Published on April 29th, 2020 | by Mark Dwyer


Eurocontrol Highlight the Importance of a Coordinated Approach to Air Traffic 

Eurocontrol, the European Organisation for the Safety of Air Navigation headed by former IAA CEO Eamonn Brennan, have published two scenarios to illustrate the possible impact of the extent to which “COVID-compliant operational procedures” for airlines and airports are common across all European States. Eurocontrol have said if airlines have to comply with one set of regulations on departure and another set when the flight arrives in another state, then this will be particularly onerous on the industry.

These scenarios are not a forecast – they are very much dependent on variables, such as the duration and size of the pandemic across Europe, that are not clear. Rather they illustrate how an uncoordinated approach will significantly impede the rate of a recovery. A coordinated approach foresees a broad implementation in mid-June, picking up in July. If this is delayed then the forecast simply moves June to July and rolls on.

The analysis takes into account the views of many other leading entities, including ICAO, IATA, ACI and the IMF as well as direct contacts with the CEOs of major European airlines. Eurocontrol have assumed that intra-European traffic will return first, based on the experience in China (where about 40% of domestic flights are now being operated, albeit at very low load factors) and the practicalities involved.

Thus the initial months of the two scenarios are based solely on an increase in intra-European traffic. The ‘Coordinated Measures’ Scenario is based on there being a common approach to putting in place operational procedures and lifting national restrictions. This is a major requirement of both airlines and airports to support their recovery.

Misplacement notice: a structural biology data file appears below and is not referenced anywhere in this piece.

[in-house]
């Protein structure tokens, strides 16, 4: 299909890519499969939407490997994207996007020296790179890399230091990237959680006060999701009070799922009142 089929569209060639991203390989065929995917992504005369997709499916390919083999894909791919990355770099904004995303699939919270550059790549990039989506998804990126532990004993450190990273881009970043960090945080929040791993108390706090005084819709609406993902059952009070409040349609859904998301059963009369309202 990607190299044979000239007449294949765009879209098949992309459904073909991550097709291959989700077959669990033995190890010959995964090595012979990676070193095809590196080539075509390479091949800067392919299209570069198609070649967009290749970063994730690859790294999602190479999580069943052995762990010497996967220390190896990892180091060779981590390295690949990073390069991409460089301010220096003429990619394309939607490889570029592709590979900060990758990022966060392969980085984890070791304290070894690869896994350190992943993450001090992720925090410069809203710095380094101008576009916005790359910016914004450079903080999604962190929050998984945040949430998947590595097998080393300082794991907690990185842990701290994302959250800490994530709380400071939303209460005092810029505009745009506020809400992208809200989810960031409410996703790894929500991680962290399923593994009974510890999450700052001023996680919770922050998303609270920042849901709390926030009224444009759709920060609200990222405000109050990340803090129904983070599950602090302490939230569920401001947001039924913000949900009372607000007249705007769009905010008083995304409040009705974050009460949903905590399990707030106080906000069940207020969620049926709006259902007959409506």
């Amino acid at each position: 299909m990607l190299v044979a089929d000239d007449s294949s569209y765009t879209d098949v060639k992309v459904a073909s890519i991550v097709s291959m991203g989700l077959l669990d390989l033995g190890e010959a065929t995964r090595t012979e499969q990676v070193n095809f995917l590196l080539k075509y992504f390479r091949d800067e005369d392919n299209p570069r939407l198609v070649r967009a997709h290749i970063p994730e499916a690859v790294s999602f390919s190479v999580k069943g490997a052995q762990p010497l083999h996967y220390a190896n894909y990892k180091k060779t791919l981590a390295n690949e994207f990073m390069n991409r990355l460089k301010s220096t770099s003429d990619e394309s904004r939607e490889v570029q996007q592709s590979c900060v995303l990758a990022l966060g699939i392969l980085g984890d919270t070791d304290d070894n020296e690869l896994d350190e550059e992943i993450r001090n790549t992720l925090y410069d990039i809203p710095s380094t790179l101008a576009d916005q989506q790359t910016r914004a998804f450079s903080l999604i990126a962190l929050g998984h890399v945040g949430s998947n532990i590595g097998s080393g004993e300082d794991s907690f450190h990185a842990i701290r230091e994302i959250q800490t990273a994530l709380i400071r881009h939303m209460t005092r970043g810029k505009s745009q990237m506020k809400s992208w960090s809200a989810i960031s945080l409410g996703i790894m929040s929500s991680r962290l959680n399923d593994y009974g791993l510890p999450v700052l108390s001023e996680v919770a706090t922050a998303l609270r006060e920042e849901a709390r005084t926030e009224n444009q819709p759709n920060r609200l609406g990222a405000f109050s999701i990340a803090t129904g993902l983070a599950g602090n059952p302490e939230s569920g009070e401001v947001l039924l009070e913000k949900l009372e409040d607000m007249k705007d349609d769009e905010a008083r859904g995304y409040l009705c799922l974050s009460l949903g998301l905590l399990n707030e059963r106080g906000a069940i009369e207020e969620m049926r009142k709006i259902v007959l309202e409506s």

The ‘Uncoordinated Measures’ Scenario assumes that this common approach does not materialise. Overall, the Coordinated Measures Scenario envisages a loss of 45% of flights (5 million) in 2020, while the Uncoordinated Measures Scenario would result in the loss of 57% of flights (6.2 million). The difference between the two scenarios is significant and highlights that the development of a common approach is vital in order to minimise the disruption and the cost of the pandemic.

Taking all of the above into account, there will be a total industry loss in revenues of approximately €110 billion during 2020 for airlines, airports and ANSPs.

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About the Author

Mark is an airline pilot flying the Boeing 737 for a major European airline. In addition he is also a Type Rating Instructor, Type Rating Examiner and Base Training Captain on the B737. Outside of commercial flying Mark enjoys flying light aircraft from the smallest 3 Axis microlights up to heavier singles. He is also an instructor and EASA Examiner on single engines and a UK CAA Examiner. He flies the Chipmunk for the Irish Historic Flight Foundation (IHFF). Mark became the Chairman of the National Microlight Association of Ireland (NMAI) in 2013 and has overseen a massive growth in the organisation. In this role he has worked at local and national levels. In 2015, Mark won ‘Upcoming Aviation Professional Award’ at the Aviation Industry Awards sponsored by the IAA. Mark launched this website back in 2002 while always managing the website, he has also been Editor and Deputy Editor of FlyingInIreland Magazine from 2005 to 2015.

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